Years ago, I invited the native meadow garlic (Allium canadense) to my herb garden, which I wrote about in the FNPS blog: "A Native Herb Has Earned an Honored Place Amongst the Mediterranean Species." It was slow to start, but it spreads mainly from the bulblets in each flower head. To limit them to this one wide row,  I've been cutting off the flowers before the bulblets drop and giving them away at the local native plant sales each spring. But we were traveling last year, so I had a new batch start in the cross path. I dug them up, washed them off and have been using them in salads.

Just a note here on the stones and the downspout drainage tray and the raised sprinkler head.  Originally the sprinkler head was flush with the ground because it was lawn there, but when this became our vegetable gardens, we needed something that would spray over the heads of most of our vegetable plants. This is the back corner of the garage and we had set up 3 rain barrels there, but moved them. I wrote about this in "An unexpected drainage project."

There was good finished compost from
this cross path, as well.
I'd reset the stepping stones in the cross path. 

Finished paths

The next load of chips... The finished garden paths. And so, the
building of new compost begins again.
One and a half more loads of chips finished off all of the vegetable garden paths. In a few years, these chips will become black gold. 

Other mulched paths

For other paths, I do not harvest the compost. I add about 4 or 5 inches of chips on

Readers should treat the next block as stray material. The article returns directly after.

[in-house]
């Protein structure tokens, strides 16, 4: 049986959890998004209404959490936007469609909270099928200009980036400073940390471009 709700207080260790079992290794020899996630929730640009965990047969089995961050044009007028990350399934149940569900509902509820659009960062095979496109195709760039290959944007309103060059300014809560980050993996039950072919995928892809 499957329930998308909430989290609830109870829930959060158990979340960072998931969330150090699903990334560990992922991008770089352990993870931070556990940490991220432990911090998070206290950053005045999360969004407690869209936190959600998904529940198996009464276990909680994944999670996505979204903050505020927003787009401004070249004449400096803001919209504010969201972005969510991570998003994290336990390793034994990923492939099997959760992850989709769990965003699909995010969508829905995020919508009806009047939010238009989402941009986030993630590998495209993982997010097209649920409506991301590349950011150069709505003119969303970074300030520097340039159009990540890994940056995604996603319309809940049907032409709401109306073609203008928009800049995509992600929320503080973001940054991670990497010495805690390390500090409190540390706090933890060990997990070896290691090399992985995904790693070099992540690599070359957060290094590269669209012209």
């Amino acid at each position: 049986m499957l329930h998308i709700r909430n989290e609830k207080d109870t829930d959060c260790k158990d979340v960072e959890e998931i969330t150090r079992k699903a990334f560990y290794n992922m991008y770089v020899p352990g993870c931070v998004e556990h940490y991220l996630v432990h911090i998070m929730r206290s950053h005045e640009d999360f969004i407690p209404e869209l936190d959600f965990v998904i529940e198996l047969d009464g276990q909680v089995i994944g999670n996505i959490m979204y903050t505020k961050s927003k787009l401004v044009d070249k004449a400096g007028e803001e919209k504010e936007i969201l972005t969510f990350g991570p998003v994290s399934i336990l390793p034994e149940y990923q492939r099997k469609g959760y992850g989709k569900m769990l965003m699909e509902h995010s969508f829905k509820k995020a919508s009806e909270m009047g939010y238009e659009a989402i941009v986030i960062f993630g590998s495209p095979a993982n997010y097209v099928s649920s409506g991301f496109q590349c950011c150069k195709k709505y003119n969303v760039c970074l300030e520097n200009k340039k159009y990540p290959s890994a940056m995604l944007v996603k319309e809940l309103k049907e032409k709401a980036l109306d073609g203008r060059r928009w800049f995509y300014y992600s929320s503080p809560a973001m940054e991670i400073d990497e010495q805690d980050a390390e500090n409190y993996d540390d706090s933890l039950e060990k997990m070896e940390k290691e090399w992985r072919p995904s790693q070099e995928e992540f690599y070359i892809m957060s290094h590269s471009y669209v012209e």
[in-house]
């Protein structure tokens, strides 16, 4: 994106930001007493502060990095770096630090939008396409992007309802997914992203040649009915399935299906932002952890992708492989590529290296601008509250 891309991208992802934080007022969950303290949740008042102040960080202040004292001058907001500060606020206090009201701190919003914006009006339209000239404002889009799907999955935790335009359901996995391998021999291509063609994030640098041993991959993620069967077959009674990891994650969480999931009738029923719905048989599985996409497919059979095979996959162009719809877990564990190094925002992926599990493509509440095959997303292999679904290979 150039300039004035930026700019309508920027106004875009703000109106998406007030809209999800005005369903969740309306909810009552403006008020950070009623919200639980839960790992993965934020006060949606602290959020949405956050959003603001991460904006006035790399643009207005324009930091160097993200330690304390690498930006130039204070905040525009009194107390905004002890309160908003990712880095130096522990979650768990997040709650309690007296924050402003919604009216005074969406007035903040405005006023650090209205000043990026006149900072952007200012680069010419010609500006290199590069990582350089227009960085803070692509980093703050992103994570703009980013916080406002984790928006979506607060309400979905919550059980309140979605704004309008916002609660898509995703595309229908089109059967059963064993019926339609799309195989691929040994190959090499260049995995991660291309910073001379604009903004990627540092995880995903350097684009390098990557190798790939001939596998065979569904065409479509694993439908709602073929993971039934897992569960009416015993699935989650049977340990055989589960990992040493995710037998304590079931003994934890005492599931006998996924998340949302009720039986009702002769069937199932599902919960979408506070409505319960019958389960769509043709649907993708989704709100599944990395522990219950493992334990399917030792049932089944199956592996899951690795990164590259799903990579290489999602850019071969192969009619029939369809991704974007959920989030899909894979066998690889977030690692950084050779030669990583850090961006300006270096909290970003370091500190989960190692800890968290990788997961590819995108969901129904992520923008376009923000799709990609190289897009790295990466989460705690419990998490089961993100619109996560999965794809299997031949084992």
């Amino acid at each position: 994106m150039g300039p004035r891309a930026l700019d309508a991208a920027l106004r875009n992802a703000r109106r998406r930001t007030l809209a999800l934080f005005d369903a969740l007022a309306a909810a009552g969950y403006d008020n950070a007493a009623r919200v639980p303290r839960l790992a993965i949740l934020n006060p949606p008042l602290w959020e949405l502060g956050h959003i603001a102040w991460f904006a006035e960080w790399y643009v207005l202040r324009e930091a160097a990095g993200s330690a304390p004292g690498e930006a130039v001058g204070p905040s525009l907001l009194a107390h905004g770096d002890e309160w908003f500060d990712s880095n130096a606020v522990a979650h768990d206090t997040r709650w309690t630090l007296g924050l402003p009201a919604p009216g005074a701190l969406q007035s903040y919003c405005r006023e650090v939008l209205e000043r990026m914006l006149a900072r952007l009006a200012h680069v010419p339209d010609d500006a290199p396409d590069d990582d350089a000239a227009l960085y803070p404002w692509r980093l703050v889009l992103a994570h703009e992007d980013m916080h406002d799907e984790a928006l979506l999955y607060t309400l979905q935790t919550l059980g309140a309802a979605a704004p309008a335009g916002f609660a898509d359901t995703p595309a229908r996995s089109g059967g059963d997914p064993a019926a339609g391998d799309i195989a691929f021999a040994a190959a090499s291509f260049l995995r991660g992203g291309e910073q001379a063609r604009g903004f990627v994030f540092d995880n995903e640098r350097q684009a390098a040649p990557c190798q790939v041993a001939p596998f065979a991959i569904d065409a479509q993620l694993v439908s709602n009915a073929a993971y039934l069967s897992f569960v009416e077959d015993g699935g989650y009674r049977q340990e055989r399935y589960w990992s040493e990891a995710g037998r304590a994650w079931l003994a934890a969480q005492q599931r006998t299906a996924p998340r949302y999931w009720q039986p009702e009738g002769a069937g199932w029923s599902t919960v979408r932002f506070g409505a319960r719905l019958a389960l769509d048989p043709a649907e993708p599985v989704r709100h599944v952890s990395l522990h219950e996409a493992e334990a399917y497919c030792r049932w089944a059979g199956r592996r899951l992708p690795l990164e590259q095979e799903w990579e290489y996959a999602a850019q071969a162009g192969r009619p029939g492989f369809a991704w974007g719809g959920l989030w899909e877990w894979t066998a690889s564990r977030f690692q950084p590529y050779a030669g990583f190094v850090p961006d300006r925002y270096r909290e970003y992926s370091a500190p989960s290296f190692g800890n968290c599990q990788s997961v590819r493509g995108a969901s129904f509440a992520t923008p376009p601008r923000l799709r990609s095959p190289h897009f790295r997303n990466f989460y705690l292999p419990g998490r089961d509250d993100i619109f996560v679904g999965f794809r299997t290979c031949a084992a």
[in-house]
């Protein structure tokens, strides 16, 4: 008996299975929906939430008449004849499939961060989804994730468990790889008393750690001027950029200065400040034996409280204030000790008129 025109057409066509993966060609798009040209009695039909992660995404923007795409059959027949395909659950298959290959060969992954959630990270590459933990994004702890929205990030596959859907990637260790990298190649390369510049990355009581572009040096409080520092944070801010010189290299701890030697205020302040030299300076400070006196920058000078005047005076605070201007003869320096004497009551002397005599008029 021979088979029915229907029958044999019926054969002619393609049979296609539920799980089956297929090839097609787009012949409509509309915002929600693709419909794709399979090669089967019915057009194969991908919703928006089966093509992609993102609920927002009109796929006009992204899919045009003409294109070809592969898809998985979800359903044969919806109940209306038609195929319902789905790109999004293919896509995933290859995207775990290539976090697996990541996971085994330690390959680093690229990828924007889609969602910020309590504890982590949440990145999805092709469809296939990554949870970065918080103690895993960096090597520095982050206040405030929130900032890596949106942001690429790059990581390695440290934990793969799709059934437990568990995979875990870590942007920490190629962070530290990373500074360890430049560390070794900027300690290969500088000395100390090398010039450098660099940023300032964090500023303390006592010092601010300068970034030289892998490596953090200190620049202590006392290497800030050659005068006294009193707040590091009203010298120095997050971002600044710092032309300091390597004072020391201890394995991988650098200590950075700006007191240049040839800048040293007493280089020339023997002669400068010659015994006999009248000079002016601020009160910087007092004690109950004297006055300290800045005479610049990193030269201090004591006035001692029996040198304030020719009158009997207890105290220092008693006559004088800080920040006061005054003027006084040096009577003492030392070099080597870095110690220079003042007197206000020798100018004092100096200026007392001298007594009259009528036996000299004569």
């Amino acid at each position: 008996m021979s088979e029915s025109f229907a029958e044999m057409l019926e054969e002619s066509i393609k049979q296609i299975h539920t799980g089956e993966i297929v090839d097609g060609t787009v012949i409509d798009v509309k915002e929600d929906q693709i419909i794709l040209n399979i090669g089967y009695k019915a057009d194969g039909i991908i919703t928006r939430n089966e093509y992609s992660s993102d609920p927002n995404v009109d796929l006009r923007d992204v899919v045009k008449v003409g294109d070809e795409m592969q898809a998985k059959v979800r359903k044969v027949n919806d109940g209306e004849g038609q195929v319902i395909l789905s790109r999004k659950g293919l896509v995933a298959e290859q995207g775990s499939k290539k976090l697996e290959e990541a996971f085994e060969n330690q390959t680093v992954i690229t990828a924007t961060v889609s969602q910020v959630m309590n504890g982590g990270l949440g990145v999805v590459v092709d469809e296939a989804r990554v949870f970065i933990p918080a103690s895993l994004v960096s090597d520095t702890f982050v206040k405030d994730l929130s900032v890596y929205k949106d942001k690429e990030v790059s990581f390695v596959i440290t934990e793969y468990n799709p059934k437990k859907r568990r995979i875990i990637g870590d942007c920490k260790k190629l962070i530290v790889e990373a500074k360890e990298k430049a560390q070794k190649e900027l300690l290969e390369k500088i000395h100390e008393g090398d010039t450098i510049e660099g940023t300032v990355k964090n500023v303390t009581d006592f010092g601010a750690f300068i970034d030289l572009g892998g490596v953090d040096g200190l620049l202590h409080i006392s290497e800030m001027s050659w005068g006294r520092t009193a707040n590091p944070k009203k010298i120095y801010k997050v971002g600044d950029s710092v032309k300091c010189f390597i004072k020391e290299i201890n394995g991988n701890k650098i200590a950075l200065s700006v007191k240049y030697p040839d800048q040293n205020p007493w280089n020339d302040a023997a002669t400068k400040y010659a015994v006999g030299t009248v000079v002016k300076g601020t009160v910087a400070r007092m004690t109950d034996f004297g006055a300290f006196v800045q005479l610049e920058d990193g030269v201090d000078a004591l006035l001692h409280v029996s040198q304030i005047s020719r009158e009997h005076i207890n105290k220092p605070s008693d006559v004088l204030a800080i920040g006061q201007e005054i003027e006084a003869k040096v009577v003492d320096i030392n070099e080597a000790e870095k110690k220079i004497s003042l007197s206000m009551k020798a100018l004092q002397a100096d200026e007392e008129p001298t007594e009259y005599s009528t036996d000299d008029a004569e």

our various walking paths.

Other paths around our yard are more wooded and I do not harvest compost from them. The weeds are less of a problem in these wilder areas. So, I simply remove the volunteer native plants I want to transplant and maybe a few other persistant weeds such as catbriar (Smilex spp.) to add to the yard waste, and then, I lay 4 or 5 inches of chips on the paths. The new chips will reduce new weeds and perhaps kill off the others. 

Using the finished compost

I'd harvested onions from this wide
row a few days before, so I created 
a squash swale with finished compost
around the rim and unfinished 
kitchen scrap compost in the center.
A few days later, I planted "Magic Cushaw 
Pumpkin" seeds in the 4 corners and covered
the rest of the mound with pine needles.
This drawing shows the structure of a squash mound and is from
"Organic Methods for Vegeaable Gardening in Florida."

I had some kitchen scraps that I'd been composting with shredded paper and found worms, so I used a big wad of that in the center of the swale. I used some of my finished compost to enrich the rim of a new squash mound where I planted a new crop for us, "Magic Cushaw Pumpkin," which is the same species as Seminole pumpkin (Cucurbita moschata). This species is native to Mexico and Central America and had been traded northward by indigenous peoples and was being grown in Florida 500 years ago when the Europeans arrived. (I wrote about the Seminole pumpkin here.) The cushaw/ calabaza pumpkins had been traded south and had come northward through the Caribbean Islands, so they have a different shape. So I wanted to try these to see how they did. The gardening adventures continue.  

So I hope you're making and using black gold compost around your yard as well. I've written several other composting articles, which are listed first on the Green Resources page of this blog.

Green Gardening Matters,
Ginny Stibolt